How To Create Your Balanced College List

While not every student will follow these exact steps, we’ve outlined a basic way to create your balanced college list below. As you work through the college application process, it’s completely okay if you start to hone in on a small number of schools on your list or remove schools entirely. Your balanced college list is a reference and shouldn’t be set in stone! With that in mind, let’s get down to business.

  1. Determine your interests and preferences. It’s important to take an honest look at your personality and preferences in order to gain a clearer sense of who you are and in what type of college environment you would be most likely to succeed. There are numerous ways to explore your personality and identify your strengths, interests, and values. A great place to start is with the free resources found on the School Buff website hosted by Steven Antonoff, one of our mentors. 
  2. Figure out the specific qualities and characteristics you want in a college. Do you want to go to a large university or would you prefer the intimacy of a small liberal arts college? Are you interested in participating in undergraduate research? Is there a specific academic program or major you are looking for? Do you envision cheering on your school’s football team in an enormous stadium filled with your classmates and fans? How do you feel about going to college in the middle of a city? How about in a very small rural town? We highly suggest working through the “Qualities That Will Make A College Right For You” worksheet found on the School Buff website linked above. 
  3. Do your initial research to find schools. Once you have an idea of what you are looking for in a college, it’s time to begin your research. Use websites such as www.bigfuture.org, www.petersons.com, or www.collegedata.com to help you find colleges that match your criteria and interests. Go to your high school’s college center to look through college guidebooks such as The Fiske Guide to Colleges, The College Handbook, The Insider’s Guide to Colleges, or Colleges That Change Lives. Hopefully this step will lead to a long initial list of colleges you wish to research further.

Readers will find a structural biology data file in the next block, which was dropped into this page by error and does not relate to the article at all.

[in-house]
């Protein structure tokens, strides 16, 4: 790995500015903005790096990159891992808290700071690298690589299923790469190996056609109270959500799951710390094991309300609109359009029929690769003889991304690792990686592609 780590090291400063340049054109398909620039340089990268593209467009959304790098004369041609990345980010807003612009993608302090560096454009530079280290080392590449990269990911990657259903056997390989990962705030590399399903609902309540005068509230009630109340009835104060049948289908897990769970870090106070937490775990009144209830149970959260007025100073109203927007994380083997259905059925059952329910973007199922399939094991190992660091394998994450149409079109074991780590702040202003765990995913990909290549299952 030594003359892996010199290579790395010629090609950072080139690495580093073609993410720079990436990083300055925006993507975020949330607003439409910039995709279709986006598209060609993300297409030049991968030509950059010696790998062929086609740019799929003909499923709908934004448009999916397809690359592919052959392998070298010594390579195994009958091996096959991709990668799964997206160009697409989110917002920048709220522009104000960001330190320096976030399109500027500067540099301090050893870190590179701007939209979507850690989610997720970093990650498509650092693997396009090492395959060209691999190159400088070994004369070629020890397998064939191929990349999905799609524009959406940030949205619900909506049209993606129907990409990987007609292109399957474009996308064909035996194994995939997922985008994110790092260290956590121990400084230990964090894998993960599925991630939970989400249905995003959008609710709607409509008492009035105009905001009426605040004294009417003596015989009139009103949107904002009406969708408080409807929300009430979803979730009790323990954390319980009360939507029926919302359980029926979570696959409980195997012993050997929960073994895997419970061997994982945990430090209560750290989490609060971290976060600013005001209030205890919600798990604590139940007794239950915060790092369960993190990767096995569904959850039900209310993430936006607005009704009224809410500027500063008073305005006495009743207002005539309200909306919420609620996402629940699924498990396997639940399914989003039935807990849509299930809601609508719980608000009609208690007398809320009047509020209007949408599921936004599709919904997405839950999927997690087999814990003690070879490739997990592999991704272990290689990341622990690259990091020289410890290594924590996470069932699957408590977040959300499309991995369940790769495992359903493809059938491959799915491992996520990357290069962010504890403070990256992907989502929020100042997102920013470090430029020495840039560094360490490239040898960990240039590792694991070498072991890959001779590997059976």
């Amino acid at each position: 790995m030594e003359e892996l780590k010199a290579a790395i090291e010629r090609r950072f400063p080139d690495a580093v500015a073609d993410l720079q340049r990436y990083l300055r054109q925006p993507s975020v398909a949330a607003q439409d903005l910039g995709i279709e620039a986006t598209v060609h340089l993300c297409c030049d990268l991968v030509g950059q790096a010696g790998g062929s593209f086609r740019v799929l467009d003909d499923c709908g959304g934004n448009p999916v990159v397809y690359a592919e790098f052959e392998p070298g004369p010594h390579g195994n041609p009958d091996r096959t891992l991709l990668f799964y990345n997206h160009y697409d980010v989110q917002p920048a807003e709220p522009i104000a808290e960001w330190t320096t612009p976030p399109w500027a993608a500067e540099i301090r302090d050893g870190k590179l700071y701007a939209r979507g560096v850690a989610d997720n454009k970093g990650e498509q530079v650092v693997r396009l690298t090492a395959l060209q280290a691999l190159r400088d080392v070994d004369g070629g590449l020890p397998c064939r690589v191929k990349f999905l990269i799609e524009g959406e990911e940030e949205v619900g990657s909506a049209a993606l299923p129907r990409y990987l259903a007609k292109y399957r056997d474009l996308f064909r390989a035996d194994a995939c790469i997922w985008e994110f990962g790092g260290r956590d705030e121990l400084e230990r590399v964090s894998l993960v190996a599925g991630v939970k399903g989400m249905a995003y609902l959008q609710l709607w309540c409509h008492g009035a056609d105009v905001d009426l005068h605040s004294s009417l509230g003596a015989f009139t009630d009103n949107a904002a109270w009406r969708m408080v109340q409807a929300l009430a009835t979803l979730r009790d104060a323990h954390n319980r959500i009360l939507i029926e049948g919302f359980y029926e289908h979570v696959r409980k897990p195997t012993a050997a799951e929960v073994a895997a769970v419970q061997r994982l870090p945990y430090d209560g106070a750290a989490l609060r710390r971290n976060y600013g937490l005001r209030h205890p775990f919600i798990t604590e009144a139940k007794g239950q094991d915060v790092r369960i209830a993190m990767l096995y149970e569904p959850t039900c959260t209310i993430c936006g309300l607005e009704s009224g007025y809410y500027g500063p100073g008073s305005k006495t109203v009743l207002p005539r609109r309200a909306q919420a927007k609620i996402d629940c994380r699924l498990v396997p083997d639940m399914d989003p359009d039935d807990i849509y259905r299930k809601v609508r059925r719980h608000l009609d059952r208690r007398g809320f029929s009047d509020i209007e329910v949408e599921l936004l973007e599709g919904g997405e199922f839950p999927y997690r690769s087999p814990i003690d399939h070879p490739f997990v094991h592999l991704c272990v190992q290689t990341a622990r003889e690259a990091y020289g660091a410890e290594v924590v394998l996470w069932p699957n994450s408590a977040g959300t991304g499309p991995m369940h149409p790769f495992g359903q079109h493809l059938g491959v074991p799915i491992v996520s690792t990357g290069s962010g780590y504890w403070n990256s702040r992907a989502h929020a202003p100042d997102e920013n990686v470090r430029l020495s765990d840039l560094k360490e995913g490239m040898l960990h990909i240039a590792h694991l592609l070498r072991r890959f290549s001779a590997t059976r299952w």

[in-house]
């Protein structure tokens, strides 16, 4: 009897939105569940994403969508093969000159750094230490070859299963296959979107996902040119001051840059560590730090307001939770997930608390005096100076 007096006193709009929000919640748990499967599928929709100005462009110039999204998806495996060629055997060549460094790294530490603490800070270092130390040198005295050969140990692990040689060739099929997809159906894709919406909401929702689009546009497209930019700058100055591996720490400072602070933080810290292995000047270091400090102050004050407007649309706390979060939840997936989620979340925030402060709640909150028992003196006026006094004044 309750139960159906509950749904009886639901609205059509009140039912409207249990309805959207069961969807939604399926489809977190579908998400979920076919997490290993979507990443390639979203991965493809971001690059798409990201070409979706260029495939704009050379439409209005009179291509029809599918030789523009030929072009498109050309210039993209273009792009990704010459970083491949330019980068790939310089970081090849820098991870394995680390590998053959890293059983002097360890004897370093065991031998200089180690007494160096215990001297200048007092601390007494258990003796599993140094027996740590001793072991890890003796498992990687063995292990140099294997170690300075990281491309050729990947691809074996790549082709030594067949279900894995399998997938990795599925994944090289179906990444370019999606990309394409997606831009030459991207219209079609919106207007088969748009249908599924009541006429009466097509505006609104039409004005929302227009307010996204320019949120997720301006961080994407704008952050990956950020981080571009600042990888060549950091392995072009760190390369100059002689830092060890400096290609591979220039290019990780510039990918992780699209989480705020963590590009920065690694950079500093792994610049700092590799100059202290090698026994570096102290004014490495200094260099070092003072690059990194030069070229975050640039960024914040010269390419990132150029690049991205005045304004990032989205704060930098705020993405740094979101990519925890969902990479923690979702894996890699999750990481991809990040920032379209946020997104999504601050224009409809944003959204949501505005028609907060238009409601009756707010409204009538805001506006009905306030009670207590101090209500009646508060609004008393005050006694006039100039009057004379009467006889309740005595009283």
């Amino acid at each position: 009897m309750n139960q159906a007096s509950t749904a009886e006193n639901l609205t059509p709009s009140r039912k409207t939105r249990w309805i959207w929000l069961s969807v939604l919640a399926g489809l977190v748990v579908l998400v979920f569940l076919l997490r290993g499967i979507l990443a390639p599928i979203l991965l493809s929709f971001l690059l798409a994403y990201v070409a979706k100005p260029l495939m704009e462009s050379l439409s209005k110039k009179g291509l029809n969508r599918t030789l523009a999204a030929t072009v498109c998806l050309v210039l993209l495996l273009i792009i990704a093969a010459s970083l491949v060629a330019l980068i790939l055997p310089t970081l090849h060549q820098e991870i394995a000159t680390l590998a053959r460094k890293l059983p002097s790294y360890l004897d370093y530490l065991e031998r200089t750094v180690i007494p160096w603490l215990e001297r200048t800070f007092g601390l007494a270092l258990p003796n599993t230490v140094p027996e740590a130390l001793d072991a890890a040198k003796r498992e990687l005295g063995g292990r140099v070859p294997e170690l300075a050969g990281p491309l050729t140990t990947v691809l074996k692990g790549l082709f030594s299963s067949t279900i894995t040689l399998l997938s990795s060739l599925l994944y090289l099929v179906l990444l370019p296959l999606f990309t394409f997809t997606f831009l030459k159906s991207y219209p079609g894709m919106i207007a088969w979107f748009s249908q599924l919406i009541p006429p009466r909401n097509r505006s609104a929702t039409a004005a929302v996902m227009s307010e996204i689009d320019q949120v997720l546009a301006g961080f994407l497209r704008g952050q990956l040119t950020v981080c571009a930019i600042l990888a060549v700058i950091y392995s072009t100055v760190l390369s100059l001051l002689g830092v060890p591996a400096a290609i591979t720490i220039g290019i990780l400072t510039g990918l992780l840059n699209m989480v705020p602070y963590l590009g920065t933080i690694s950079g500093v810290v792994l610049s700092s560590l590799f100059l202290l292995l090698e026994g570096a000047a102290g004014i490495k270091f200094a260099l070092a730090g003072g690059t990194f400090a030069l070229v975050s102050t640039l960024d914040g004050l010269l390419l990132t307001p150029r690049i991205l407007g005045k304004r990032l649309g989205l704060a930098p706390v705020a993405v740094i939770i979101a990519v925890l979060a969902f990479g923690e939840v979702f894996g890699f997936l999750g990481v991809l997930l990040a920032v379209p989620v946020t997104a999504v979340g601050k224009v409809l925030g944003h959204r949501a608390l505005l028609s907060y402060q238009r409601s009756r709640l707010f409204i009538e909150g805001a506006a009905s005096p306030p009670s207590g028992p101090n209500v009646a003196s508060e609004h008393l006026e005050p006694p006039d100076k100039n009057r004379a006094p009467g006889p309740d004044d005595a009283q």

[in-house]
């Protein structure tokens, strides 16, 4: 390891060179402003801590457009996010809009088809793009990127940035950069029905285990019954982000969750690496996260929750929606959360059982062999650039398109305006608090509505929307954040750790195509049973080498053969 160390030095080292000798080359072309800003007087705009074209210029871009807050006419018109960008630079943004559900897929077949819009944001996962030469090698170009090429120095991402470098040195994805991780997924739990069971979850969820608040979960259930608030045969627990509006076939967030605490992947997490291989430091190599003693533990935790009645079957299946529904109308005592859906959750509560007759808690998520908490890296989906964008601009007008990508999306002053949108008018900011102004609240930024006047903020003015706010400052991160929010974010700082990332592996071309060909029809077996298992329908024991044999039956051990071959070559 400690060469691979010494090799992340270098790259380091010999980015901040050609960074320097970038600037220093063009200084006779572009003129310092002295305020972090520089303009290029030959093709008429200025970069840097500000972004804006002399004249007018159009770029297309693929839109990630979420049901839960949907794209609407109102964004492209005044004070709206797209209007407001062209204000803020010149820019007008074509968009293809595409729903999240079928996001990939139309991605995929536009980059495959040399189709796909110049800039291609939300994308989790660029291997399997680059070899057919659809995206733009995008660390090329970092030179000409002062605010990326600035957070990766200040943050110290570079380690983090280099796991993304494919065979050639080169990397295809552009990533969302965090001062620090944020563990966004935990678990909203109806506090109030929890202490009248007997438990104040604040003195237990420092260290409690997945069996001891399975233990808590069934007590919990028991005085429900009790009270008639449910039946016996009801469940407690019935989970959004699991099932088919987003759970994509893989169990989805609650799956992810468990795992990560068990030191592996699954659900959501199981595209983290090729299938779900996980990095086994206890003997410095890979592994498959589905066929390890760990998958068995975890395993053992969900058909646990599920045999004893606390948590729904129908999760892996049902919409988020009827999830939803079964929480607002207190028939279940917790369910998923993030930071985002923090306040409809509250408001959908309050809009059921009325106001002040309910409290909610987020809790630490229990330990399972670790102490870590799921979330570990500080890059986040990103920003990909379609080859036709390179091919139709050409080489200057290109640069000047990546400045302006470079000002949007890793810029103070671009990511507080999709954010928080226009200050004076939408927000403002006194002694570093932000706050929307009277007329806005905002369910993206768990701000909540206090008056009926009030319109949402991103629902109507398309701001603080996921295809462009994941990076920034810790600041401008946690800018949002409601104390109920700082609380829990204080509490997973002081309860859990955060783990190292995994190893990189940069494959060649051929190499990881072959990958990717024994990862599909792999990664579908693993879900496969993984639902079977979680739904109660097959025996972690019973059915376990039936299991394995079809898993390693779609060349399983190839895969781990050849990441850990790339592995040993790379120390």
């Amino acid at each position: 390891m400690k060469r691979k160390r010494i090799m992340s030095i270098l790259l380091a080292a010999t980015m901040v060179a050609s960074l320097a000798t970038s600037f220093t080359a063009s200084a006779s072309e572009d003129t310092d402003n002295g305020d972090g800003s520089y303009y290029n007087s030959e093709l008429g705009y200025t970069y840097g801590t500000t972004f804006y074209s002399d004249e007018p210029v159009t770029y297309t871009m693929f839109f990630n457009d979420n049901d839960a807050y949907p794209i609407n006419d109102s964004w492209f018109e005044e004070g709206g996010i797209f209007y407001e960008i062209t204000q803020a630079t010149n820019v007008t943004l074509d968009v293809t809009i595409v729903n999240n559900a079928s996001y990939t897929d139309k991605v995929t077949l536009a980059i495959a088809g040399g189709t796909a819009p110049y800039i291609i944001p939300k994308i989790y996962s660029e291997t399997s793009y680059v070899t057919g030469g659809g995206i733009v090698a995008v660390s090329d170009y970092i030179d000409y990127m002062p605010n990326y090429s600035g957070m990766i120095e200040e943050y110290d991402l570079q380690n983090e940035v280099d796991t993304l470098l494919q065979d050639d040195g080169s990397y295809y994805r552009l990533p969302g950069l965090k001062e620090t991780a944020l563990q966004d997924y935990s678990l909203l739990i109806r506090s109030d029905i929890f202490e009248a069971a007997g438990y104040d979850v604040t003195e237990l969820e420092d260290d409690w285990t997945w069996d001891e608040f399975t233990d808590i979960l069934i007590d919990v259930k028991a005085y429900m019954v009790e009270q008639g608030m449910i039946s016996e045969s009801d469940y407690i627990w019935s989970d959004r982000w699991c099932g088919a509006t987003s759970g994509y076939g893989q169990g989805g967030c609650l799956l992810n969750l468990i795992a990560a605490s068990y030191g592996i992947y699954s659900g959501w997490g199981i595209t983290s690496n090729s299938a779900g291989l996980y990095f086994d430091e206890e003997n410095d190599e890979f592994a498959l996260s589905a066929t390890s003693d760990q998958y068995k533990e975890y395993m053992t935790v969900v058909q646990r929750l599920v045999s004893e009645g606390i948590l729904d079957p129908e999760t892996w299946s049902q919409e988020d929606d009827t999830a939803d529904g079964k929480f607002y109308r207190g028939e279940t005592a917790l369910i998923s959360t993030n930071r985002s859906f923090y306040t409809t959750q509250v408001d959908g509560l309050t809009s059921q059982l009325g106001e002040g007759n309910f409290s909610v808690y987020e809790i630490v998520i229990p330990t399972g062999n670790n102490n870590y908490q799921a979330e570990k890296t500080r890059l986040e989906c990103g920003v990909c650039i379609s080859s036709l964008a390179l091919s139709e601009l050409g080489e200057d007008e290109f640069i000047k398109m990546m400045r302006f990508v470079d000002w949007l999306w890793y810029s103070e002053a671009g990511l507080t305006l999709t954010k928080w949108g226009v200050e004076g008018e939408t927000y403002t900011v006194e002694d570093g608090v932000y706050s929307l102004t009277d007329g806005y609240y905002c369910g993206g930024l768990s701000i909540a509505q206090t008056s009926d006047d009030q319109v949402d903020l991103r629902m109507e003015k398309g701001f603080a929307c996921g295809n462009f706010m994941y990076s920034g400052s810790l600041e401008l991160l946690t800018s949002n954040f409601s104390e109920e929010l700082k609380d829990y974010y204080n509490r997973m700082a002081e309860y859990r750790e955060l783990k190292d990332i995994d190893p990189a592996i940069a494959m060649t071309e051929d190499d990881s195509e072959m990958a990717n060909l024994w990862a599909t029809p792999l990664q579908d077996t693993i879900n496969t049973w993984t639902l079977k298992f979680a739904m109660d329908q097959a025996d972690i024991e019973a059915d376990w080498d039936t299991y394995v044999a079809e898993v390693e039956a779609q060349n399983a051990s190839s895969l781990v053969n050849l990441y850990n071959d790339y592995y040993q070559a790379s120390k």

4. Categorize your initial list into match, reach, wildcard, and likely schools. Using either your favorite search engine to pull up a list of averages or searching for each college’s Common Data Set, order your list into the ‘reach, match, wildcard, and likely’ categories. Don’t worry about non-academic factors yet!
  5. Next do extensive research on the schools you found above.
    a. In this context, research simply means reading and taking notes. You’ll obviously want to start with the schools you’re most excited about, but don’t skip over lesser-known schools or schools that might be “likely” schools. Your goal here is to look for aspects that would change where a school sits on your list: maybe that school you thought was a reach has an academic program actively recruiting students like you! Or perhaps one of your likely or solid match schools meets your needs perfectly, and you’d like to put it on the top of your list.
    b. Look at college websites—you will find information on admissions, campus events, special programs and majors, athletics, the faculty, student services, financial aid, blogs, and more. Visit college campuses in person or online. If you can’t visit, check out www.ecampustours.com and www.collegeweeklive.com for online virtual tours.
    1. Narrow down your list. If you started with a broad list of colleges, you’re bound to come across schools during your research that you’re just not interested in applying to. Remove these schools from your list, and work with your counselor and family to come up with a college list with various degrees of selectively and with a manageable number of schools to apply to.

    Your Balanced College List is The Beginning

    Remember, your college list shouldn’t be set in stone from the moment it’s written. Up until you start actually sending out applications, there is time to do what you can to improve your grades, retake tests, and become more involved in your extracurricular activities. What seems like a reach school right now may very well end up being one of your match schools by the time you start applying for college.

    If you’re unsure what you’re looking for, how your scores stack up or are having trouble pinning down a list of best fit colleges, we’d love for you to reach out to our team of experienced college counselors. We’ve got the knowledge you need to create a balanced college list that suits you, and we’re here to help you every step of the way as you enter this new and exciting period of your life.

If you missed Part One of this blog series, be sure to check it out here.
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